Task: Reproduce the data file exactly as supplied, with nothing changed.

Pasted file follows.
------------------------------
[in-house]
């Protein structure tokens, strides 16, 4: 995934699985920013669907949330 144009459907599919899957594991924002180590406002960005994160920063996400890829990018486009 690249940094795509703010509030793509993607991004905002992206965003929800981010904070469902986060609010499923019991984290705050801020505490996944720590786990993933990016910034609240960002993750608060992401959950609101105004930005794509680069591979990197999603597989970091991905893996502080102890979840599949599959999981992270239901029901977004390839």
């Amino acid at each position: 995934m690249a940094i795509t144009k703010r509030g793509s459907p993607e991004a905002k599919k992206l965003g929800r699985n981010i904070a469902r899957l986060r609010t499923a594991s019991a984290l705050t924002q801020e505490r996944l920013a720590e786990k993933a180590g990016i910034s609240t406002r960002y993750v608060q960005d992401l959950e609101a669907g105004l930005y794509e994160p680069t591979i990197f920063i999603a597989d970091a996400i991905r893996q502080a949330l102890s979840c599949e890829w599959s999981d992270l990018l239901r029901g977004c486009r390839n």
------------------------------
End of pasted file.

[in-house]
């Protein structure tokens, strides 16, 4: 995934699985920013669907949330 144009459907599919899957594991924002180590406002960005994160920063996400890829990018486009 690249940094795509703010509030793509993607991004905002992206965003929800981010904070469902986060609010499923019991984290705050801020505490996944720590786990993933990016910034609240960002993750608060992401959950609101105004930005794509680069591979990197999603597989970091991905893996502080102890979840599949599959999981992270239901029901977004390839």
């Amino acid at each position: 995934m690249a940094i795509t144009k703010r509030g793509s459907p993607e991004a905002k599919k992206l965003g929800r699985n981010i904070a469902r899957l986060r609010t499923a594991s019991a984290l705050t924002q801020e505490r996944l920013a720590e786990k993933a180590g990016i910034s609240t406002r960002y993750v608060q960005d992401l959950e609101a669907g105004l930005y794509e994160p680069t591979i990197f920063i999603a597989d970091a996400i991905r893996q502080a949330l102890s979840c599949e890829w599959s999981d992270l990018l239901r029901g977004c486009r390839n």